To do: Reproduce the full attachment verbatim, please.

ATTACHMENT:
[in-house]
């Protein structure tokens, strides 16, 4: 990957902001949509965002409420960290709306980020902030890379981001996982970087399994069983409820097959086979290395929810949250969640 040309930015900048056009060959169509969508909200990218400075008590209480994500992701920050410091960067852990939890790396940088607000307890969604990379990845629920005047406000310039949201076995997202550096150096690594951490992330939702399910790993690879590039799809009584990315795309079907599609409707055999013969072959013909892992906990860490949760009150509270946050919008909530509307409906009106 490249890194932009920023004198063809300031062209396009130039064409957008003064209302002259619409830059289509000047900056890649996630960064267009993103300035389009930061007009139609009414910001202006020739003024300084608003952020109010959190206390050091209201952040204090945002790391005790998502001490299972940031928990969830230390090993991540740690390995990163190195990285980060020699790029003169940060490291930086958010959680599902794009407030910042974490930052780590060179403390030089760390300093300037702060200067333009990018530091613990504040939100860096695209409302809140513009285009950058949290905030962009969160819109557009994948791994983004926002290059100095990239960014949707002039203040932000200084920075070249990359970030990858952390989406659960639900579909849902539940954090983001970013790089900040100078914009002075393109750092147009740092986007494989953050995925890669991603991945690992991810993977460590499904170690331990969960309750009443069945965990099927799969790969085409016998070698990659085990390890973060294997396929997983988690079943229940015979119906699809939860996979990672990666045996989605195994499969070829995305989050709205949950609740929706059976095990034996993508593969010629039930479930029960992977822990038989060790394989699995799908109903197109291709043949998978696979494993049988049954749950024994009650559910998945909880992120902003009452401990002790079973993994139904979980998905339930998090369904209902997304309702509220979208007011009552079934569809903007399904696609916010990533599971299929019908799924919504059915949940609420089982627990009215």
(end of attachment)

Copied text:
[in-house]
């Protein structure tokens, strides 16, 4: 990957902001949509965002409420960290709306980020902030890379981001996982970087399994069983409820097959086979290395929810949250969640 040309930015900048056009060959169509969508909200990218400075008590209480994500992701920050410091960067852990939890790396940088607000307890969604990379990845629920005047406000310039949201076995997202550096150096690594951490992330939702399910790993690879590039799809009584990315795309079907599609409707055999013969072959013909892992906990860490949760009150509270946050919008909530509307409906009106 490249890194932009920023004198063809300031062209396009130039064409957008003064209302002259619409830059289509000047900056890649996630960064267009993103300035389009930061007009139609009414910001202006020739003024300084608003952020109010959190206390050091209201952040204090945002790391005790998502001490299972940031928990969830230390090993991540740690390995990163190195990285980060020699790029003169940060490291930086958010959680599902794009407030910042974490930052780590060179403390030089760390300093300037702060200067333009990018530091613990504040939100860096695209409302809140513009285009950058949290905030962009969160819109557009994948791994983004926002290059100095990239960014949707002039203040932000200084920075070249990359970030990858952390989406659960639900579909849902539940954090983001970013790089900040100078914009002075393109750092147009740092986007494989953050995925890669991603991945690992991810993977460590499904170690331990969960309750009443069945965990099927799969790969085409016998070698990659085990390890973060294997396929997983988690079943229940015979119906699809939860996979990672990666045996989605195994499969070829995305989050709205949950609740929706059976095990034996993508593969010629039930479930029960992977822990038989060790394989699995799908109903197109291709043949998978696979494993049988049954749950024994009650559910998945909880992120902003009452401990002790079973993994139904979980998905339930998090369904209902997304309702509220979208007011009552079934569809903007399904696609916010990533599971299929019908799924919504059915949940609420089982627990009215």